What engaging your core means and how to do it

Updated: Oct 5, 2021

Engaging your core is probably one of the most important things you can do to help prevent injuries. When you think about the core you may think it’s made up purely of the abdominal muscles which sit at the front of the body but it’s actually many more muscles and their collective purpose is to support the spine. Engaging your core helps you move more efficiently and takes pressure off your spine which is really important not only while you are working out but also in everyday life. If you can make sure your core is engaged and ready to support the body while you withstand additional load (be it hand weights or a bubba) then not only are you getting stronger but you’re also making sure you don’t cause any injuries to your back. This blog piece will take you through a few simple steps to help you engage your core properly.


Let’s start with your breath. The aim is to get you into a deep 360° breathing pattern to ensure you’re getting good diaphragm contraction and rib expansion as you inhale, and pelvic floor contraction and core engagement as you exhale. Test your breathing pattern by popping your hands on the lower part of your ribs with your thumbs around your back. As you breathe in you want to feel your ribs expanding to the front, sides and back. As you exhale you’ll find the ribs naturally drawdown and in. If you find you’re taking more breath into your chest then you’re in more of a shallow breathing pattern and you’ll want to work on trying to take deeper breaths and sending the air down towards your lungs rather than into the chest. I’m prescribing meditation for all you shallow breathers out there!


Once you’ve got the hang of inhaling with rib expansion you want to shift your focus to what happens when you exhale. Take your attention down towards your pelvic floor - the space between your pubic bone, your coccyx and both hip bones. As you exhale try to imagine this space gathering and lifting up. Your transverse abdominals are the stabilising core muscles that wrap around your spine and there are 3 levels; lower, mid and upper. As you gather and lift your pelvic floor, you want to imagine drawing up all 3 levels of transverse abdominals until you reach the bottom of the ribcage. If you struggle to find this feeling, try and slow your breathing down and breathe more intentionally out of your mouth as you exhale. You should find that you end up with great core engagement at the end of your exhale and the space across your tummy appears flatter rather than a doming in the lower part of your core. It's a feeling of lengthening and lifting up through the core rather than pushing pressure down.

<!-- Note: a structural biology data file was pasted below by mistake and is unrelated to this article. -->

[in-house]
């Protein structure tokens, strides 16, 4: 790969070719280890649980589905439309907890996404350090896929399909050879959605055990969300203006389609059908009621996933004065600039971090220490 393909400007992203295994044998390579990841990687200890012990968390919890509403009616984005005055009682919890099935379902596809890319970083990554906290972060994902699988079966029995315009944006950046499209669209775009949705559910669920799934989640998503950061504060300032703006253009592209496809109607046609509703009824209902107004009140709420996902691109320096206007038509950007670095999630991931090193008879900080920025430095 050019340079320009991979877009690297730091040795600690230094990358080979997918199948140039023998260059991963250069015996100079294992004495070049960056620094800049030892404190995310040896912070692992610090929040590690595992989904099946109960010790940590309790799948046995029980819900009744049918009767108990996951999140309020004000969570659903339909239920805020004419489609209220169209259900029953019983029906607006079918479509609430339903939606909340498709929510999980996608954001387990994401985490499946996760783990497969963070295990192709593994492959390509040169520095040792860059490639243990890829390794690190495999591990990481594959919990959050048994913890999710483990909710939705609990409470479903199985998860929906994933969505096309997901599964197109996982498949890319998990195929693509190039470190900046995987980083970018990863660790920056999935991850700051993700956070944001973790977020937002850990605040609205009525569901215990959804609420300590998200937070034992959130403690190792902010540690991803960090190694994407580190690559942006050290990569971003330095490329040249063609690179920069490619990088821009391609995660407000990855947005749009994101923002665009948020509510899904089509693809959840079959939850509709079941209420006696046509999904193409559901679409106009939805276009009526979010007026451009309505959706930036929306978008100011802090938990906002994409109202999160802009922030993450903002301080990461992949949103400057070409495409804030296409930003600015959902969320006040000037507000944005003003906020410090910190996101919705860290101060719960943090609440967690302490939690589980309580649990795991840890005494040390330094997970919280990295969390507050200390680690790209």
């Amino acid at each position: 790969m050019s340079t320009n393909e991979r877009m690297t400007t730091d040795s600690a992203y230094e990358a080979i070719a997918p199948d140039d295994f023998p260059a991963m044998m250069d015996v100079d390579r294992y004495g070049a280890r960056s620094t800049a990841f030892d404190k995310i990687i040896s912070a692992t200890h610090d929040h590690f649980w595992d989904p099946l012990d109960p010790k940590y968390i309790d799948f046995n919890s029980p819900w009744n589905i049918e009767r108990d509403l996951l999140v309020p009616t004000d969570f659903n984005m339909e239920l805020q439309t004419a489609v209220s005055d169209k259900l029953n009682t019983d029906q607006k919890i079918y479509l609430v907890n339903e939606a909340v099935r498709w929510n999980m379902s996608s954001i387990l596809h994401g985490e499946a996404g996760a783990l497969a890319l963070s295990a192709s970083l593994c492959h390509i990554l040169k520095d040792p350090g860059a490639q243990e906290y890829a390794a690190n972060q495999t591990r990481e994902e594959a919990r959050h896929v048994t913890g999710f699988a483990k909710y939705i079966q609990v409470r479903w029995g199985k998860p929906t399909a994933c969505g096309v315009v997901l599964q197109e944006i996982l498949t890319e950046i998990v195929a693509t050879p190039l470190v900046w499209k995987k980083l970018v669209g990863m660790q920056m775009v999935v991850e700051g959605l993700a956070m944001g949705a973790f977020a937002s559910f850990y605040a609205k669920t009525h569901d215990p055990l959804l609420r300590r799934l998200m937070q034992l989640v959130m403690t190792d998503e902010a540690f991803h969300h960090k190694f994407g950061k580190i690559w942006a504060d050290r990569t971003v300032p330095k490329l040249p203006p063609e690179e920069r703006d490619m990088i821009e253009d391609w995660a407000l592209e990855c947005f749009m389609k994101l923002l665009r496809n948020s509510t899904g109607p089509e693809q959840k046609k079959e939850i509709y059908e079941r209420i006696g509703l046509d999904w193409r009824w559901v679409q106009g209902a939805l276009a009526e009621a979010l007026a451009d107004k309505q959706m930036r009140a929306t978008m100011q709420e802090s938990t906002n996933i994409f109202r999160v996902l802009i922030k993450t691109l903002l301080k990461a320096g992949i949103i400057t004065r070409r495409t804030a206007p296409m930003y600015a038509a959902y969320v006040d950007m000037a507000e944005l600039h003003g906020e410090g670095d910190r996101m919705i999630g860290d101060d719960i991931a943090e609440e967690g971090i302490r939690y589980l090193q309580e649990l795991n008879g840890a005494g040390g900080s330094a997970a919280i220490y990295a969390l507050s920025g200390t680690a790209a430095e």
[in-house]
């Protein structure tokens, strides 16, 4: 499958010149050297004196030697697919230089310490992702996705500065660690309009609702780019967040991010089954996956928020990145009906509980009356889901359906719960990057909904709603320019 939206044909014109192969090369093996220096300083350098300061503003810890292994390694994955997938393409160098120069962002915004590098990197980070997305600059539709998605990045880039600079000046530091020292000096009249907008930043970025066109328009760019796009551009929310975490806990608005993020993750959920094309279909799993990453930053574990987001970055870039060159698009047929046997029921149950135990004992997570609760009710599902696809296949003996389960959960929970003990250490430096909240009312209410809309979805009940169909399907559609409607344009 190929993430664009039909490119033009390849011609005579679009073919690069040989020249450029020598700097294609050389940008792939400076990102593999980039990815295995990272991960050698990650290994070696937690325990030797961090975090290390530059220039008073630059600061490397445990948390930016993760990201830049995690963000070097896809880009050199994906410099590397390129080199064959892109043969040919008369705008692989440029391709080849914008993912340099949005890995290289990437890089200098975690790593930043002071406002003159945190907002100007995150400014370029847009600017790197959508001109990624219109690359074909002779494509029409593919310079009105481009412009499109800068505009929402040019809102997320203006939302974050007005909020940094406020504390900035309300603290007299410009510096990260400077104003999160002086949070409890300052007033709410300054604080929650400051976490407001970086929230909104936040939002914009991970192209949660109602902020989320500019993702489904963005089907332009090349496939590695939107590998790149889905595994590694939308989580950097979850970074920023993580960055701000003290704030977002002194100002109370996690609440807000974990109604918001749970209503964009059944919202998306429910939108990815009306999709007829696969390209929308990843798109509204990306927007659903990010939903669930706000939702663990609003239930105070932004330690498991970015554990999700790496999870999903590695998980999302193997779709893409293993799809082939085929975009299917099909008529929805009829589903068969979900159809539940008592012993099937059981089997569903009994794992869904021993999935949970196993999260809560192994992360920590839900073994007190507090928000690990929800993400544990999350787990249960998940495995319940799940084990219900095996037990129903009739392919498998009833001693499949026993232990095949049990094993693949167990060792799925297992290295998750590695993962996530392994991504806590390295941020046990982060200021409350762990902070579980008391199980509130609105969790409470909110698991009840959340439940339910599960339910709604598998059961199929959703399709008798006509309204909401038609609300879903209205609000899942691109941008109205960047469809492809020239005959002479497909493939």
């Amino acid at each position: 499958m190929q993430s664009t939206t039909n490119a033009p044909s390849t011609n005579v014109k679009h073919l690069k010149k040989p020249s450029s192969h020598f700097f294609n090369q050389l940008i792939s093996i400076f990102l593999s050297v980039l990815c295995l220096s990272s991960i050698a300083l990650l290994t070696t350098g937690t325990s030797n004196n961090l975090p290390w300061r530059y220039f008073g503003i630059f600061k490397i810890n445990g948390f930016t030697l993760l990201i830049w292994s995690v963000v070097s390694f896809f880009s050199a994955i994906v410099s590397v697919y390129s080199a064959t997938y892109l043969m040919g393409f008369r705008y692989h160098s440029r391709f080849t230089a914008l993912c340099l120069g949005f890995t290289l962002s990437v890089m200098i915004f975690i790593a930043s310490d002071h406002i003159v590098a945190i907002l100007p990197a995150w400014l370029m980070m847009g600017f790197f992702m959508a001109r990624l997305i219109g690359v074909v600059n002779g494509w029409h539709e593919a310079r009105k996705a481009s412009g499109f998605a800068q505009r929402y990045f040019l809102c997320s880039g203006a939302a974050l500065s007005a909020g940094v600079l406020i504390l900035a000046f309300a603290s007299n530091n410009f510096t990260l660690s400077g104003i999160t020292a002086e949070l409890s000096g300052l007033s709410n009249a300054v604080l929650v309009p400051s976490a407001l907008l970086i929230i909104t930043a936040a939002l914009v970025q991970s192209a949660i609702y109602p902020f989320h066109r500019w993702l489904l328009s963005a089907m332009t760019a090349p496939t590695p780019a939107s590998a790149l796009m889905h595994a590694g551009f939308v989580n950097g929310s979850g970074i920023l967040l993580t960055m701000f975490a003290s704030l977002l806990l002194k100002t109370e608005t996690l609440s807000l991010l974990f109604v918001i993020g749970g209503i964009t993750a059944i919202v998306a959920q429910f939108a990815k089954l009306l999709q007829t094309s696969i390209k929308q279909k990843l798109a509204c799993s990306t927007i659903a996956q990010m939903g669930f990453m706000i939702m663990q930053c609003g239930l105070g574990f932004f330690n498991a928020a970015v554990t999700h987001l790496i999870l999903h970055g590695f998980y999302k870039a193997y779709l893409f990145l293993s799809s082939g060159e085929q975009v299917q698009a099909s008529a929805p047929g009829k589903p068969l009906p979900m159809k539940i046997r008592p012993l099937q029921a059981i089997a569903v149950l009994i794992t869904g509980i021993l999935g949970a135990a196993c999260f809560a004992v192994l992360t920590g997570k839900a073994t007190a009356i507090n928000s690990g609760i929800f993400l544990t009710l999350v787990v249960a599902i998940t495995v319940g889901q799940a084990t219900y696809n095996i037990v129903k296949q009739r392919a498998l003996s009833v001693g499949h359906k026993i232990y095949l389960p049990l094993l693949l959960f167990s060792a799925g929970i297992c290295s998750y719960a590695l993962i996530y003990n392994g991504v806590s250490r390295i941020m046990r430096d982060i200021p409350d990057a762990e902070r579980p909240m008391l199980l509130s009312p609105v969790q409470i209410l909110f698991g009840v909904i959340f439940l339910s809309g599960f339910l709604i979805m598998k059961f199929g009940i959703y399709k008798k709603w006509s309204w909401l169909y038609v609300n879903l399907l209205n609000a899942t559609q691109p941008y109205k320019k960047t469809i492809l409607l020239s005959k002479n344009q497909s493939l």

You might find it easier to try this sitting and then move down to practice while lying on the floor. Once you feel confident with it you can start to introduce some leg raises from a tabletop position, taking the time to set up properly and only starting to lift the legs once your core is engaged. I've popped a couple of demonstration images below to show you the alignment in a little more detail.

In this first image, you can see I'm forcing pressure towards the lower part of my core and my pelvic floor to lift into a crunch and this is creating a doming in that lower core area. Added to that I've pulled my chin down towards my chest by drawing my elbows forwards which has created some pressure in my neck.

Below you can see the lower part of my core is flatter as I'm lifting and lengthening that area rather than pushing pressure towards my lower abdominals and pelvic floor to lift into the crunch. I've also kept my elbows wide, let the weight of my head sit into my hands and kept my eyeline higher which helps keep the space between my chin and chest. This feels much better on my neck and you could even take more pressure off the front of your neck by applying a light amount of pressure into the hands.

It might take a wee bit of practice to get your head around this technique but it will be so worth it! You'll find your core stability and balance really improves and any discomfort you felt in your lower back should feel better. This postnatal core and breath work session is the perfect class to put all of this work into practice. There are also some great core-focused technique sessions that you can watch here.

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